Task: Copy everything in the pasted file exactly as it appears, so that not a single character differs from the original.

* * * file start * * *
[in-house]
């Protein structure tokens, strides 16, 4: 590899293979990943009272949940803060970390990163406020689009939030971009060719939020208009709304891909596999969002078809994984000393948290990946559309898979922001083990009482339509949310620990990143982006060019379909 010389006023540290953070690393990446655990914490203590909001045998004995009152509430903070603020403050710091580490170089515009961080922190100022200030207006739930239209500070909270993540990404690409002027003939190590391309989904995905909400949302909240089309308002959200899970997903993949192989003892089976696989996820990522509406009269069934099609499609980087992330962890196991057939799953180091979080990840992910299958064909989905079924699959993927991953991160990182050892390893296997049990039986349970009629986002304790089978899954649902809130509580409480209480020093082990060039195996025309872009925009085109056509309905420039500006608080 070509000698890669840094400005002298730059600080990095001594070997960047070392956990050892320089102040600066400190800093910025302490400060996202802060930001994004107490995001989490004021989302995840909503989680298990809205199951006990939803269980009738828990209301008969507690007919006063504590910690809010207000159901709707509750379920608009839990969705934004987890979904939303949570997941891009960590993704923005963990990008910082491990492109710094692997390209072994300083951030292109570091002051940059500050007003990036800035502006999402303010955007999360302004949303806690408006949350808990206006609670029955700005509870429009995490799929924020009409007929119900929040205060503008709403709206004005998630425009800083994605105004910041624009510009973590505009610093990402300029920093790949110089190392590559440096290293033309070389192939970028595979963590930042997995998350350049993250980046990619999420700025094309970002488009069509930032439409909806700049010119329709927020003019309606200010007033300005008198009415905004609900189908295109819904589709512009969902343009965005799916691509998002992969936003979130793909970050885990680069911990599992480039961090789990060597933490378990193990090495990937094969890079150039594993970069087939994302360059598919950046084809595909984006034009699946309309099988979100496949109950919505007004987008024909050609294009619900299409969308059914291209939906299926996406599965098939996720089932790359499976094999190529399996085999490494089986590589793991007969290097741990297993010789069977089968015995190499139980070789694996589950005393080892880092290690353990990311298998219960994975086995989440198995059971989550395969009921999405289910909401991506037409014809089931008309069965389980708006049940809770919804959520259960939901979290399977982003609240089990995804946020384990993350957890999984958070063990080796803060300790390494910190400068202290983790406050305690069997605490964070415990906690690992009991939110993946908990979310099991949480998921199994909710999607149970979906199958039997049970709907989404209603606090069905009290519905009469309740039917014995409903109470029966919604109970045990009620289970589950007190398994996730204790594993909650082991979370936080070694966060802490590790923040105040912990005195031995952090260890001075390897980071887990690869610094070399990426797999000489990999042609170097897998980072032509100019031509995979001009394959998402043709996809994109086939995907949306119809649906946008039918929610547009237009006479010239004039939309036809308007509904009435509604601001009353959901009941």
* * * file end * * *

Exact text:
[in-house]
């Protein structure tokens, strides 16, 4: 590899293979990943009272949940803060970390990163406020689009939030971009060719939020208009709304891909596999969002078809994984000393948290990946559309898979922001083990009482339509949310620990990143982006060019379909 010389006023540290953070690393990446655990914490203590909001045998004995009152509430903070603020403050710091580490170089515009961080922190100022200030207006739930239209500070909270993540990404690409002027003939190590391309989904995905909400949302909240089309308002959200899970997903993949192989003892089976696989996820990522509406009269069934099609499609980087992330962890196991057939799953180091979080990840992910299958064909989905079924699959993927991953991160990182050892390893296997049990039986349970009629986002304790089978899954649902809130509580409480209480020093082990060039195996025309872009925009085109056509309905420039500006608080 070509000698890669840094400005002298730059600080990095001594070997960047070392956990050892320089102040600066400190800093910025302490400060996202802060930001994004107490995001989490004021989302995840909503989680298990809205199951006990939803269980009738828990209301008969507690007919006063504590910690809010207000159901709707509750379920608009839990969705934004987890979904939303949570997941891009960590993704923005963990990008910082491990492109710094692997390209072994300083951030292109570091002051940059500050007003990036800035502006999402303010955007999360302004949303806690408006949350808990206006609670029955700005509870429009995490799929924020009409007929119900929040205060503008709403709206004005998630425009800083994605105004910041624009510009973590505009610093990402300029920093790949110089190392590559440096290293033309070389192939970028595979963590930042997995998350350049993250980046990619999420700025094309970002488009069509930032439409909806700049010119329709927020003019309606200010007033300005008198009415905004609900189908295109819904589709512009969902343009965005799916691509998002992969936003979130793909970050885990680069911990599992480039961090789990060597933490378990193990090495990937094969890079150039594993970069087939994302360059598919950046084809595909984006034009699946309309099988979100496949109950919505007004987008024909050609294009619900299409969308059914291209939906299926996406599965098939996720089932790359499976094999190529399996085999490494089986590589793991007969290097741990297993010789069977089968015995190499139980070789694996589950005393080892880092290690353990990311298998219960994975086995989440198995059971989550395969009921999405289910909401991506037409014809089931008309069965389980708006049940809770919804959520259960939901979290399977982003609240089990995804946020384990993350957890999984958070063990080796803060300790390494910190400068202290983790406050305690069997605490964070415990906690690992009991939110993946908990979310099991949480998921199994909710999607149970979906199958039997049970709907989404209603606090069905009290519905009469309740039917014995409903109470029966919604109970045990009620289970589950007190398994996730204790594993909650082991979370936080070694966060802490590790923040105040912990005195031995952090260890001075390897980071887990690869610094070399990426797999000489990999042609170097897998980072032509100019031509995979001009394959998402043709996809994109086939995907949306119809649906946008039918929610547009237009006479010239004039939309036809308007509904009435509604601001009353959901009941």